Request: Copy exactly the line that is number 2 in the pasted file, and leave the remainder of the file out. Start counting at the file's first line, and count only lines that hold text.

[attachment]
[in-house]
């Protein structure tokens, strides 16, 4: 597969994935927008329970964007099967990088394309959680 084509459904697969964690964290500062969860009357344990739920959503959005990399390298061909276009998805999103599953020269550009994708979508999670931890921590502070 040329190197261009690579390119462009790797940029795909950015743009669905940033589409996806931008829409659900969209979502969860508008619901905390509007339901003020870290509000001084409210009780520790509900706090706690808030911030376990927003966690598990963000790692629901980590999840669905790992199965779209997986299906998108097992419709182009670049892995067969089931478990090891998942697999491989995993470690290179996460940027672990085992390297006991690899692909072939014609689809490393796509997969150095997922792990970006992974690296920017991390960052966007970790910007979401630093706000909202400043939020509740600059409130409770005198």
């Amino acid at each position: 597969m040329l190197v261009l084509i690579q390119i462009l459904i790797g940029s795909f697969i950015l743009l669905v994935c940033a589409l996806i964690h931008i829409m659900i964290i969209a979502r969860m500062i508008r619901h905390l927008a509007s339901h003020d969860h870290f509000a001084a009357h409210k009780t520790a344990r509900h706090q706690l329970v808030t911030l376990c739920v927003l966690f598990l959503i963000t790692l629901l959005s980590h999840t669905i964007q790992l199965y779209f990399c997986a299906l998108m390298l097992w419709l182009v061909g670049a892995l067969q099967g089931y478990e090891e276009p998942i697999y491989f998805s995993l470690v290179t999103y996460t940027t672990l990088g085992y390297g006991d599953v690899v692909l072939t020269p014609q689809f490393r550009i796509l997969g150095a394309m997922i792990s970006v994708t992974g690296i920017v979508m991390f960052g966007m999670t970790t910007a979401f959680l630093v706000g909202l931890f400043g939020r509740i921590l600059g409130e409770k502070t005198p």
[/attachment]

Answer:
């Protein structure tokens, strides 16, 4: 597969994935927008329970964007099967990088394309959680 084509459904697969964690964290500062969860009357344990739920959503959005990399390298061909276009998805999103599953020269550009994708979508999670931890921590502070 040329190197261009690579390119462009790797940029795909950015743009669905940033589409996806931008829409659900969209979502969860508008619901905390509007339901003020870290509000001084409210009780520790509900706090706690808030911030376990927003966690598990963000790692629901980590999840669905790992199965779209997986299906998108097992419709182009670049892995067969089931478990090891998942697999491989995993470690290179996460940027672990085992390297006991690899692909072939014609689809490393796509997969150095997922792990970006992974690296920017991390960052966007970790910007979401630093706000909202400043939020509740600059409130409770005198």